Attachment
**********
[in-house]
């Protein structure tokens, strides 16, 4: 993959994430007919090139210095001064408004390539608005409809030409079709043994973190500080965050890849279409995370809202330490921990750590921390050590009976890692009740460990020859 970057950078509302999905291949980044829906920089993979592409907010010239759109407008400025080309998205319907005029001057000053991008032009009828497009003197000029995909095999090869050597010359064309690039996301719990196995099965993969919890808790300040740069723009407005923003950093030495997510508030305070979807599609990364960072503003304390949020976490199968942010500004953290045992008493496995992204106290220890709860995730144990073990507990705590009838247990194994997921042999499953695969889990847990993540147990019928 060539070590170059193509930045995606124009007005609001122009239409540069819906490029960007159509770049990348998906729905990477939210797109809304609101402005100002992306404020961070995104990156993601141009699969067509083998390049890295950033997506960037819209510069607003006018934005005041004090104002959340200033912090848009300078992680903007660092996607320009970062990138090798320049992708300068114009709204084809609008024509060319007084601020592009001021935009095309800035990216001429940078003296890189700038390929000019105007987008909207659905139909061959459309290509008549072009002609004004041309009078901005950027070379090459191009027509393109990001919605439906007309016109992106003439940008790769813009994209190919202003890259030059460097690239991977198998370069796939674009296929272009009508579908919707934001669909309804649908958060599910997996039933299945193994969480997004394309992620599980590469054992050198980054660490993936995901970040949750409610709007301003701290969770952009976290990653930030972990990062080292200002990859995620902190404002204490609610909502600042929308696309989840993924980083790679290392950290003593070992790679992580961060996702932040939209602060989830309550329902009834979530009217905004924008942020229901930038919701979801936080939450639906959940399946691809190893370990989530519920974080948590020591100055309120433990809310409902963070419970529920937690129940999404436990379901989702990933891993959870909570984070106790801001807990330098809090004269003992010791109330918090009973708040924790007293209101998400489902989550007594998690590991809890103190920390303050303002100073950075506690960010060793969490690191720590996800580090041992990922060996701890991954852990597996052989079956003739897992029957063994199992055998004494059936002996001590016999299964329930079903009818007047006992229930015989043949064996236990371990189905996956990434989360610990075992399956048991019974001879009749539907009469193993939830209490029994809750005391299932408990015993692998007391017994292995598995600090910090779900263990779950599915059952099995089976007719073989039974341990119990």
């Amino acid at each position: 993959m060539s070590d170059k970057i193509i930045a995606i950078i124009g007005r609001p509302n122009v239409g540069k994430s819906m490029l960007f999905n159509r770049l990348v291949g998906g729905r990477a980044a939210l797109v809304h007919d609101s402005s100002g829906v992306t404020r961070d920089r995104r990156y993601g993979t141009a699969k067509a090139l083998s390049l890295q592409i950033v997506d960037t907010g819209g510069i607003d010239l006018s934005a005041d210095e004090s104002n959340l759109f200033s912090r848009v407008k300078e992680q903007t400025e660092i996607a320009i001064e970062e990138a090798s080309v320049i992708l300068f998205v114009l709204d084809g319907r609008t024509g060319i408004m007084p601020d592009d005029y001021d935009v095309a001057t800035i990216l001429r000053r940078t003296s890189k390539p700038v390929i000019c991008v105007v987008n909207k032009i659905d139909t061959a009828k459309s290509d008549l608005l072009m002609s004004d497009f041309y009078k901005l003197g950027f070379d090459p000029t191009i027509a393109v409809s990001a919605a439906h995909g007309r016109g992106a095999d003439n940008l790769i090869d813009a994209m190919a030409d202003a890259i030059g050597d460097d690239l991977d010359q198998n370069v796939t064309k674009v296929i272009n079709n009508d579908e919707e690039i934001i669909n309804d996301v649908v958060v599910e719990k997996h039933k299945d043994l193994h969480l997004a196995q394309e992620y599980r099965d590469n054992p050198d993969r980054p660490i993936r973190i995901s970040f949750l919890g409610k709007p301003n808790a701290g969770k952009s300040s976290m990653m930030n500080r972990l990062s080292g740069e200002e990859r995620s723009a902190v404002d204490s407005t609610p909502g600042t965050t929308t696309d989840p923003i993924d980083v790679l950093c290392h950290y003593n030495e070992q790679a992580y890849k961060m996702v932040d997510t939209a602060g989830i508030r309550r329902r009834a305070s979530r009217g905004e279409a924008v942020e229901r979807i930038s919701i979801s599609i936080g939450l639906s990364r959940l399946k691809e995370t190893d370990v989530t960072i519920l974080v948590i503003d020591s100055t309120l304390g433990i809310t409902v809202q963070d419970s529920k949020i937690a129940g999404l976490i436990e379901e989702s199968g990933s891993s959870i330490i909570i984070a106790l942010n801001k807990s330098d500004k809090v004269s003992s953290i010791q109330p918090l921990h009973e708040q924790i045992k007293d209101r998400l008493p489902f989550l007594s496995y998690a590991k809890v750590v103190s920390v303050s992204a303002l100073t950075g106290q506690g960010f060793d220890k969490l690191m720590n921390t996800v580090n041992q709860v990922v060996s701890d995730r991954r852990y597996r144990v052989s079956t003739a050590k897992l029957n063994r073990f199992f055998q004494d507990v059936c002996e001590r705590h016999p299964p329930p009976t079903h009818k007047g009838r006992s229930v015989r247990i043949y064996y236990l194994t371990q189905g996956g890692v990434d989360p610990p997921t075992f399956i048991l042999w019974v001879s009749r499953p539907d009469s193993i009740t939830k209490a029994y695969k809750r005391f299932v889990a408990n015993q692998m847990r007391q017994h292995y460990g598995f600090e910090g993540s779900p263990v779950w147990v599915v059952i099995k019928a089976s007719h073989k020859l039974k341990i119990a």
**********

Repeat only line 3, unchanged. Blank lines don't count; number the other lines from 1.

């Amino acid at each position: 993959m060539s070590d170059k970057i193509i930045a995606i950078i124009g007005r609001p509302n122009v239409g540069k994430s819906m490029l960007f999905n159509r770049l990348v291949g998906g729905r990477a980044a939210l797109v809304h007919d609101s402005s100002g829906v992306t404020r961070d920089r995104r990156y993601g993979t141009a699969k067509a090139l083998s390049l890295q592409i950033v997506d960037t907010g819209g510069i607003d010239l006018s934005a005041d210095e004090s104002n959340l759109f200033s912090r848009v407008k300078e992680q903007t400025e660092i996607a320009i001064e970062e990138a090798s080309v320049i992708l300068f998205v114009l709204d084809g319907r609008t024509g060319i408004m007084p601020d592009d005029y001021d935009v095309a001057t800035i990216l001429r000053r940078t003296s890189k390539p700038v390929i000019c991008v105007v987008n909207k032009i659905d139909t061959a009828k459309s290509d008549l608005l072009m002609s004004d497009f041309y009078k901005l003197g950027f070379d090459p000029t191009i027509a393109v409809s990001a919605a439906h995909g007309r016109g992106a095999d003439n940008l790769i090869d813009a994209m190919a030409d202003a890259i030059g050597d460097d690239l991977d010359q198998n370069v796939t064309k674009v296929i272009n079709n009508d579908e919707e690039i934001i669909n309804d996301v649908v958060v599910e719990k997996h039933k299945d043994l193994h969480l997004a196995q394309e992620y599980r099965d590469n054992p050198d993969r980054p660490i993936r973190i995901s970040f949750l919890g409610k709007p301003n808790a701290g969770k952009s300040s976290m990653m930030n500080r972990l990062s080292g740069e200002e990859r995620s723009a902190v404002d204490s407005t609610p909502g600042t965050t929308t696309d989840p923003i993924d980083v790679l950093c290392h950290y003593n030495e070992q790679a992580y890849k961060m996702v932040d997510t939209a602060g989830i508030r309550r329902r009834a305070s979530r009217g905004e279409a924008v942020e229901r979807i930038s919701i979801s599609i936080g939450l639906s990364r959940l399946k691809e995370t190893d370990v989530t960072i519920l974080v948590i503003d020591s100055t309120l304390g433990i809310t409902v809202q963070d419970s529920k949020i937690a129940g999404l976490i436990e379901e989702s199968g990933s891993s959870i330490i909570i984070a106790l942010n801001k807990s330098d500004k809090v004269s003992s953290i010791q109330p918090l921990h009973e708040q924790i045992k007293d209101r998400l008493p489902f989550l007594s496995y998690a590991k809890v750590v103190s920390v303050s992204a303002l100073t950075g106290q506690g960010f060793d220890k969490l690191m720590n921390t996800v580090n041992q709860v990922v060996s701890d995730r991954r852990y597996r144990v052989s079956t003739a050590k897992l029957n063994r073990f199992f055998q004494d507990v059936c002996e001590r705590h016999p299964p329930p009976t079903h009818k007047g009838r006992s229930v015989r247990i043949y064996y236990l194994t371990q189905g996956g890692v990434d989360p610990p997921t075992f399956i048991l042999w019974v001879s009749r499953p539907d009469s193993i009740t939830k209490a029994y695969k809750r005391f299932v889990a408990n015993q692998m847990r007391q017994h292995y460990g598995f600090e910090g993540s779900p263990v779950w147990v599915v059952i099995k019928a089976s007719h073989k020859l039974k341990i119990a």